The Kansas University Cancer Center has joined a partnership that will seek to create new treatments for blood cancers.
The partnership with the Leukemia & Lymphoma Society and the National Institutes of Health will begin with an effort to take an existing arthritis drug, auranofin, and use clinical trials to see if it is effective as a treatment for chronic lymphocytic leukemia.
On Wednesday, state, university and other officials praised the new collaboration.
Scott Weir, director of the KU Cancer Center’s Institute for Advancing Medical Innovation, said the KU Cancer Center is working on six existing drugs to see if they can be used as effective cancer treatments. Such drugs offer an expedited timeline to the marketplace because they have already received some clearances from the federal Food and Drug Administration.
Weir said that if all goes well in the clinical proof-of-concept trials for auranofin — the trials are expected to take 12 to 18 months — the drug would be licensed to an outside company, which would meet with the FDA to determine further requirements and specifications needed to take it to the marketplace.
The partnership allows each agency to leverage their strengths, Weir said:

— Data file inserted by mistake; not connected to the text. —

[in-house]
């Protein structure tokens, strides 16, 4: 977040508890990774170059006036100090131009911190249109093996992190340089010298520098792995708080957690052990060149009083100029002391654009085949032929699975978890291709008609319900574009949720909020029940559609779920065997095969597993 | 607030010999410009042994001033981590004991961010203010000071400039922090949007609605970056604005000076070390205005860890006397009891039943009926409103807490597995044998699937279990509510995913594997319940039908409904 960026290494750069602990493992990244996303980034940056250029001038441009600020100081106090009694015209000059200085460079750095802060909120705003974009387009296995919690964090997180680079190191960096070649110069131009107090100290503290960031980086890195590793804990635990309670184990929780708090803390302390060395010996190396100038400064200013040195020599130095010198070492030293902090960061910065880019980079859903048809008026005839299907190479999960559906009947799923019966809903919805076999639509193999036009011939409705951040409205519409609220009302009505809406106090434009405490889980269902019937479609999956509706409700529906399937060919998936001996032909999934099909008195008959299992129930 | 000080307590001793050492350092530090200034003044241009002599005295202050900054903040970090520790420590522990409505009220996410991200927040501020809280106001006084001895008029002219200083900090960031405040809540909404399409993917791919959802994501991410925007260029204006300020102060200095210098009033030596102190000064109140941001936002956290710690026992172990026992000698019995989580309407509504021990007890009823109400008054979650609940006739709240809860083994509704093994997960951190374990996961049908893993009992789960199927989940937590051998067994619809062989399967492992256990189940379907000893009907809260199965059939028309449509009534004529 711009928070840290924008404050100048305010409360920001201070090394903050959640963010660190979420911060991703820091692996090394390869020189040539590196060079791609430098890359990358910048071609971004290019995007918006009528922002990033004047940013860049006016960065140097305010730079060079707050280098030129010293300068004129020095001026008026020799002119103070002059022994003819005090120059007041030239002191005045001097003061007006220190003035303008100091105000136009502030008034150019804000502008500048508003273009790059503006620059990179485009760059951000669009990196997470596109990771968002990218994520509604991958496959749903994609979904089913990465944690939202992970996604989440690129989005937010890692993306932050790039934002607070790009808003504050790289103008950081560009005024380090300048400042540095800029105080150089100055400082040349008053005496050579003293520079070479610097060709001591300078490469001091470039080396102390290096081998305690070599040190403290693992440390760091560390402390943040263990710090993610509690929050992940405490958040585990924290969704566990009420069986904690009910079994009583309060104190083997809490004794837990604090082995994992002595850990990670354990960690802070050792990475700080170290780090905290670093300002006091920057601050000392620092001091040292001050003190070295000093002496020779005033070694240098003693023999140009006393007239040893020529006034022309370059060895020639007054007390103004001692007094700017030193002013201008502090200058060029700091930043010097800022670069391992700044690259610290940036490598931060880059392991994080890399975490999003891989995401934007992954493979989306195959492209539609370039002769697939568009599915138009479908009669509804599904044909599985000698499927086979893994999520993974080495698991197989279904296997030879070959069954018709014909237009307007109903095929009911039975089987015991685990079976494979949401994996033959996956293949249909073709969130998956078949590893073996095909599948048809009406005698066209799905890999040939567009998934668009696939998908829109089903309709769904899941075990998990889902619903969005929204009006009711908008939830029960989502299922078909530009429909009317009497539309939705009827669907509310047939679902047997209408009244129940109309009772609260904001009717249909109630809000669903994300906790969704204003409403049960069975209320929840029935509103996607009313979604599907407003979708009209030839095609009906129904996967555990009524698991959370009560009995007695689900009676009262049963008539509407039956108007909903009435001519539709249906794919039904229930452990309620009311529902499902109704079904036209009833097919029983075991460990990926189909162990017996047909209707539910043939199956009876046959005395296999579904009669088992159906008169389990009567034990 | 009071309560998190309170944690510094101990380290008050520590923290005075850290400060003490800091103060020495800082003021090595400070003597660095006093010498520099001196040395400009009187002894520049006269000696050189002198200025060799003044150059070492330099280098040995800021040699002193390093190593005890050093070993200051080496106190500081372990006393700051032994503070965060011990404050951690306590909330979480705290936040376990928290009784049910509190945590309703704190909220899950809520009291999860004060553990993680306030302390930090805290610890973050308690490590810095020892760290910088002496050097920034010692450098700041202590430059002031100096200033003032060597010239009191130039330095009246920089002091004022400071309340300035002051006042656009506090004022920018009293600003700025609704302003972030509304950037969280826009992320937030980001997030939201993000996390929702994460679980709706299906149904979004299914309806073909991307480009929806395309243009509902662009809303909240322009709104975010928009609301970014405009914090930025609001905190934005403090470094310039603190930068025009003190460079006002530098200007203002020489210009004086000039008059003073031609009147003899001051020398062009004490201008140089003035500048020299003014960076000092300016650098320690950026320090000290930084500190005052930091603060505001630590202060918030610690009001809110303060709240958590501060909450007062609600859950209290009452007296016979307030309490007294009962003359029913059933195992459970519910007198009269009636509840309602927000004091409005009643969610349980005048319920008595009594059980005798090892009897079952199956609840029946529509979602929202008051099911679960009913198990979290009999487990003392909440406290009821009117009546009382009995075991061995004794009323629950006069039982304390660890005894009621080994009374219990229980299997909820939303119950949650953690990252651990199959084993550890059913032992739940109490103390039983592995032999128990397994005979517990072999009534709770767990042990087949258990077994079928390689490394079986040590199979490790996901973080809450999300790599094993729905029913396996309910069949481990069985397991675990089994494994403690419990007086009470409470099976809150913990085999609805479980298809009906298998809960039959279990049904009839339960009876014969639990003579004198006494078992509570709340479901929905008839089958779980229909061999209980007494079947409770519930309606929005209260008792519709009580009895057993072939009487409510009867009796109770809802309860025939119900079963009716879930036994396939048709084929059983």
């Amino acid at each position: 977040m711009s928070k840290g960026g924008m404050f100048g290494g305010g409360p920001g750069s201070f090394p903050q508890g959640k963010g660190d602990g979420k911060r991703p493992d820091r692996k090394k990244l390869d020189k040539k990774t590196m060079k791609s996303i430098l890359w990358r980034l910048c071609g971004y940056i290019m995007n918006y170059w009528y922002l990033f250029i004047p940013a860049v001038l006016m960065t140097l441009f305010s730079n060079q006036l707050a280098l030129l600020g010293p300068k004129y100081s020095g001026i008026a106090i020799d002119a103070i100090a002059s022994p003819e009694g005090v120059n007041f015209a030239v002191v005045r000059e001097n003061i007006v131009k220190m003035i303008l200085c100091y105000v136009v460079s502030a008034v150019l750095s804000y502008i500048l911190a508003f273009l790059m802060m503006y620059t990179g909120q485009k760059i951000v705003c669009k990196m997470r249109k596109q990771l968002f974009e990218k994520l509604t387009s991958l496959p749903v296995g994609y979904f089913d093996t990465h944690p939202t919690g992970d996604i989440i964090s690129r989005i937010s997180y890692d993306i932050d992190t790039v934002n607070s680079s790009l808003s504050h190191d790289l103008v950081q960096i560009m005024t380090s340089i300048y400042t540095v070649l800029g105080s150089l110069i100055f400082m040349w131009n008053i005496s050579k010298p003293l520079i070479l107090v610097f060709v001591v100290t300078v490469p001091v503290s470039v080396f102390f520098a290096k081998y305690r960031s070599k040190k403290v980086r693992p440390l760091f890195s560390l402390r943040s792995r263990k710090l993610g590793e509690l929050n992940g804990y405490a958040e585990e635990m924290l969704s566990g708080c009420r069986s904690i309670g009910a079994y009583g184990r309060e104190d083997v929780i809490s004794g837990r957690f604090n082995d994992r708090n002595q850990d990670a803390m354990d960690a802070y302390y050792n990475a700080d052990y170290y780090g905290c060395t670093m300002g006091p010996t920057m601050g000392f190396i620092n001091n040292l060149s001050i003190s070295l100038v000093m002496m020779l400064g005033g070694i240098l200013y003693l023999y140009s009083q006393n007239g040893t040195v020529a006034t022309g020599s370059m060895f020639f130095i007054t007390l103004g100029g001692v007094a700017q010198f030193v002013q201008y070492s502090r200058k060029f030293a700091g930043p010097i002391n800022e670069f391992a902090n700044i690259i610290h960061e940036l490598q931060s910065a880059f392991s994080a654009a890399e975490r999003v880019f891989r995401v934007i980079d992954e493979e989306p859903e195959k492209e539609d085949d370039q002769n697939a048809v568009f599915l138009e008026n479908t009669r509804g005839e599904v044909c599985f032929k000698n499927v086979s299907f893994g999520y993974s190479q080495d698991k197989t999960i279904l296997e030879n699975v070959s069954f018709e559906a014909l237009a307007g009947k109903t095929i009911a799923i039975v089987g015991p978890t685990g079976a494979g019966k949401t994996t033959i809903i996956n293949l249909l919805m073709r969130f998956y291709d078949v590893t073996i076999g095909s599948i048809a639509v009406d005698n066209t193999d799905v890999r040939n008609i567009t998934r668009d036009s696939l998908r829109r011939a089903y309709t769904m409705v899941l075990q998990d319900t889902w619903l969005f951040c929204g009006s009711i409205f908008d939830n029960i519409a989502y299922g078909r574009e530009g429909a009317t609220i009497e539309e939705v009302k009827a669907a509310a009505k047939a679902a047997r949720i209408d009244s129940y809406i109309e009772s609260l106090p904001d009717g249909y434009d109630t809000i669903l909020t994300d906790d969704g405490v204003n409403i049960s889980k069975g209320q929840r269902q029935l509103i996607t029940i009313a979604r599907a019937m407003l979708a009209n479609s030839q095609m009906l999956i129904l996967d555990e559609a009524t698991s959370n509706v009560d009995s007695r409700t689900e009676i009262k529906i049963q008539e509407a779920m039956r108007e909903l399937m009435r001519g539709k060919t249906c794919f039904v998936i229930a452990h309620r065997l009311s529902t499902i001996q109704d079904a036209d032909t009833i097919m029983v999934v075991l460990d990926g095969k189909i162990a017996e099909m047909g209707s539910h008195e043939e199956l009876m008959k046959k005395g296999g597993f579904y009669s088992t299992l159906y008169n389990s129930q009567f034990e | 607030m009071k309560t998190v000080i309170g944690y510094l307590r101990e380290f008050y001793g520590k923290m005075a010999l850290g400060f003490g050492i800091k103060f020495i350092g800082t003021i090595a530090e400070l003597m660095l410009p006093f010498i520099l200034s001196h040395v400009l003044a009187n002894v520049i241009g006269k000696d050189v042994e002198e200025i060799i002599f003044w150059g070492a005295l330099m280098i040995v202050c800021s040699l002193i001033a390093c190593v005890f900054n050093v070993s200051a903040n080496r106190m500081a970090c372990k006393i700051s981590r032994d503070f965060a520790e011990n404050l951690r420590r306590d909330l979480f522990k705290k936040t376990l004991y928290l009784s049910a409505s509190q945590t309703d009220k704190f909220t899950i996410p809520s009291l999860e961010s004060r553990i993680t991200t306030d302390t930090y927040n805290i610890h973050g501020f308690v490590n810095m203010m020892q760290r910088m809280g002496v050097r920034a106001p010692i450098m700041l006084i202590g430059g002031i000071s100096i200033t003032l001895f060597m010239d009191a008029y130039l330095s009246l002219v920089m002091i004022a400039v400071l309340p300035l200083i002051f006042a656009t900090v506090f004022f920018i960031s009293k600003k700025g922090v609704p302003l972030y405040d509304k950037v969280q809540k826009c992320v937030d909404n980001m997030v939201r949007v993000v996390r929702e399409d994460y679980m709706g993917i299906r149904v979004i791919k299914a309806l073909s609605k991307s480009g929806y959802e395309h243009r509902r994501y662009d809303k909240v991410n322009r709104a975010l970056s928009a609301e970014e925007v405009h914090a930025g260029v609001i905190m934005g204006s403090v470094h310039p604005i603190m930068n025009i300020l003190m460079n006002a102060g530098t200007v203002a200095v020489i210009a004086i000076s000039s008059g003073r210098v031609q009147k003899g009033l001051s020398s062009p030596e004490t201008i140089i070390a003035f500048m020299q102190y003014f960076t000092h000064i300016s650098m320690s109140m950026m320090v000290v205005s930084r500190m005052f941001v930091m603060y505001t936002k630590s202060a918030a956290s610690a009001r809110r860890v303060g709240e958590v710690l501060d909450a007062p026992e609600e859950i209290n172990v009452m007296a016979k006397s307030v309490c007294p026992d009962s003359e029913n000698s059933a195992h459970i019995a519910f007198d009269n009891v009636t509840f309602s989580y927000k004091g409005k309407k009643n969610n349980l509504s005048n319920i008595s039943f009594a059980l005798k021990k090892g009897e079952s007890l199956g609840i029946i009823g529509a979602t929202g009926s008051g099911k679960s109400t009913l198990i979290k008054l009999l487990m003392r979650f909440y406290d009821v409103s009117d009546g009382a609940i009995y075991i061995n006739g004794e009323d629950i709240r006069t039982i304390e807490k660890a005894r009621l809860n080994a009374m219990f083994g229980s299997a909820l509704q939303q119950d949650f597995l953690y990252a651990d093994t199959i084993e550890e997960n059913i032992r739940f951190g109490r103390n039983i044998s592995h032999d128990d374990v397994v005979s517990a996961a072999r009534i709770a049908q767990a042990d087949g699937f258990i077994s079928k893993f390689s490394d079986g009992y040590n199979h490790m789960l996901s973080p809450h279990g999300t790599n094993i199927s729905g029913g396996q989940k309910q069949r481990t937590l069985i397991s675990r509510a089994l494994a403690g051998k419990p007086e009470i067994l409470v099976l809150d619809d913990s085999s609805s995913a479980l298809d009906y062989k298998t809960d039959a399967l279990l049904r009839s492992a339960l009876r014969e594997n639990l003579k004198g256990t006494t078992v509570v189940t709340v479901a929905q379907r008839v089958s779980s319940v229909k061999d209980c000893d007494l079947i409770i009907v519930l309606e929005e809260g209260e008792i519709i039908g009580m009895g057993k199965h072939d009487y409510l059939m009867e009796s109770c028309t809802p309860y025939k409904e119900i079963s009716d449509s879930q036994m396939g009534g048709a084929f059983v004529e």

• The NIH did the basic science that led to the discovery of auranofin’s potential as a cancer-fighting drug.
• The KU Cancer Center has extensive experience with drug development and discovery.
• The LLS will provide expertise in the blood cancer area and has active collaborations and connections in the pharmaceutical industry.
Funding for the project comes from the Kansas Bioscience Authority and the NIH, which both contributed $500,000 to the effort. LLS and KU added an additional $250,000 in philanthropic support.
“This is a perfect fit for our investment strategy,” said Brad Kemp, project director, Cancer Fighting Cures, for the Kansas Bioscience Authority.
The bulk of the collaborative work, he said, would be done in Kansas.
The NIH will also, on top of their direct funding, operate one of three clinical trials associated with the drug tests.
KU and LLS have collaborated before on clinical trials associated with a topical antifungal agent with cancer-fighting potential. That collaboration was so productive, said Louis DeGennaro, executive vice president and chief mission officer for the Leukemia & Lymphoma Society, that the two decided to collaborate again. The new partnership could reach beyond the current auranofin trial, he said.
“This can be a long-standing collaboration with multiple projects over an extended time period,” he said.